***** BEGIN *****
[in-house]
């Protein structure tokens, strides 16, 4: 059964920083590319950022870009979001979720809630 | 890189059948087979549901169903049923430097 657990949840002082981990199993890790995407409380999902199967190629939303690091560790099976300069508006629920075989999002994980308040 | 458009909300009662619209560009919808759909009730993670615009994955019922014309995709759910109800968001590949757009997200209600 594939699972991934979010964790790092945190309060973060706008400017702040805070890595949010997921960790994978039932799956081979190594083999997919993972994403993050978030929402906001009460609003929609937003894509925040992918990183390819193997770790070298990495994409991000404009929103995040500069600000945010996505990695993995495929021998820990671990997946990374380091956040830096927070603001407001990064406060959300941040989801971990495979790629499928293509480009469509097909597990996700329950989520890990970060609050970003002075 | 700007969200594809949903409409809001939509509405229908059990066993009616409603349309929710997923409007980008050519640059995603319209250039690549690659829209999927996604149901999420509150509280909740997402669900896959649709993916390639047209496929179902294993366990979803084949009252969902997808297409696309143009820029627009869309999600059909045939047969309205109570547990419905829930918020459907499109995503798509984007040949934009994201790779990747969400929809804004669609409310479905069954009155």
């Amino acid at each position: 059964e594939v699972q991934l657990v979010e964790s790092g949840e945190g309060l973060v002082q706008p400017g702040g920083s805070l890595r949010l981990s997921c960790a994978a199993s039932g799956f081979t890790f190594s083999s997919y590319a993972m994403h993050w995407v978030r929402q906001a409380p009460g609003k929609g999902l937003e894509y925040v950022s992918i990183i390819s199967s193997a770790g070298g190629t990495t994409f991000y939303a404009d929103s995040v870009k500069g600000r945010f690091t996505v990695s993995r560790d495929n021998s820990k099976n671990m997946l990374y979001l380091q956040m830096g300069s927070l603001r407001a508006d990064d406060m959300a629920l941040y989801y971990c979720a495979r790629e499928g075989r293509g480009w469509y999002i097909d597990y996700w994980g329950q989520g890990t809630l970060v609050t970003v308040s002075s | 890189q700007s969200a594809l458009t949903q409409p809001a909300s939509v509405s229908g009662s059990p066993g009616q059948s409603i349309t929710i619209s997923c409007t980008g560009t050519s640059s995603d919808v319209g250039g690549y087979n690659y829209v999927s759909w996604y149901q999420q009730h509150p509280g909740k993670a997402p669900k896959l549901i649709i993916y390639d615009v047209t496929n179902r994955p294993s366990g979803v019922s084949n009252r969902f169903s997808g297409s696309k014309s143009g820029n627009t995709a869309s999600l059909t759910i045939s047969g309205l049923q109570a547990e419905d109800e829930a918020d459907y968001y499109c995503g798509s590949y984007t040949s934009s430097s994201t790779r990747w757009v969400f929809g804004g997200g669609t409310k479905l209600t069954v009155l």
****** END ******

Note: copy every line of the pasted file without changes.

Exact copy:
[in-house]
């Protein structure tokens, strides 16, 4: 059964920083590319950022870009979001979720809630 | 890189059948087979549901169903049923430097 657990949840002082981990199993890790995407409380999902199967190629939303690091560790099976300069508006629920075989999002994980308040 | 458009909300009662619209560009919808759909009730993670615009994955019922014309995709759910109800968001590949757009997200209600 594939699972991934979010964790790092945190309060973060706008400017702040805070890595949010997921960790994978039932799956081979190594083999997919993972994403993050978030929402906001009460609003929609937003894509925040992918990183390819193997770790070298990495994409991000404009929103995040500069600000945010996505990695993995495929021998820990671990997946990374380091956040830096927070603001407001990064406060959300941040989801971990495979790629499928293509480009469509097909597990996700329950989520890990970060609050970003002075 | 700007969200594809949903409409809001939509509405229908059990066993009616409603349309929710997923409007980008050519640059995603319209250039690549690659829209999927996604149901999420509150509280909740997402669900896959649709993916390639047209496929179902294993366990979803084949009252969902997808297409696309143009820029627009869309999600059909045939047969309205109570547990419905829930918020459907499109995503798509984007040949934009994201790779990747969400929809804004669609409310479905069954009155």
């Amino acid at each position: 059964e594939v699972q991934l657990v979010e964790s790092g949840e945190g309060l973060v002082q706008p400017g702040g920083s805070l890595r949010l981990s997921c960790a994978a199993s039932g799956f081979t890790f190594s083999s997919y590319a993972m994403h993050w995407v978030r929402q906001a409380p009460g609003k929609g999902l937003e894509y925040v950022s992918i990183i390819s199967s193997a770790g070298g190629t990495t994409f991000y939303a404009d929103s995040v870009k500069g600000r945010f690091t996505v990695s993995r560790d495929n021998s820990k099976n671990m997946l990374y979001l380091q956040m830096g300069s927070l603001r407001a508006d990064d406060m959300a629920l941040y989801y971990c979720a495979r790629e499928g075989r293509g480009w469509y999002i097909d597990y996700w994980g329950q989520g890990t809630l970060v609050t970003v308040s002075s | 890189q700007s969200a594809l458009t949903q409409p809001a909300s939509v509405s229908g009662s059990p066993g009616q059948s409603i349309t929710i619209s997923c409007t980008g560009t050519s640059s995603d919808v319209g250039g690549y087979n690659y829209v999927s759909w996604y149901q999420q009730h509150p509280g909740k993670a997402p669900k896959l549901i649709i993916y390639d615009v047209t496929n179902r994955p294993s366990g979803v019922s084949n009252r969902f169903s997808g297409s696309k014309s143009g820029n627009t995709a869309s999600l059909t759910i045939s047969g309205l049923q109570a547990e419905d109800e829930a918020d459907y968001y499109c995503g798509s590949y984007t040949s934009s430097s994201t790779r990747w757009v969400f929809g804004g997200g669609t409310k479905l209600t069954v009155l």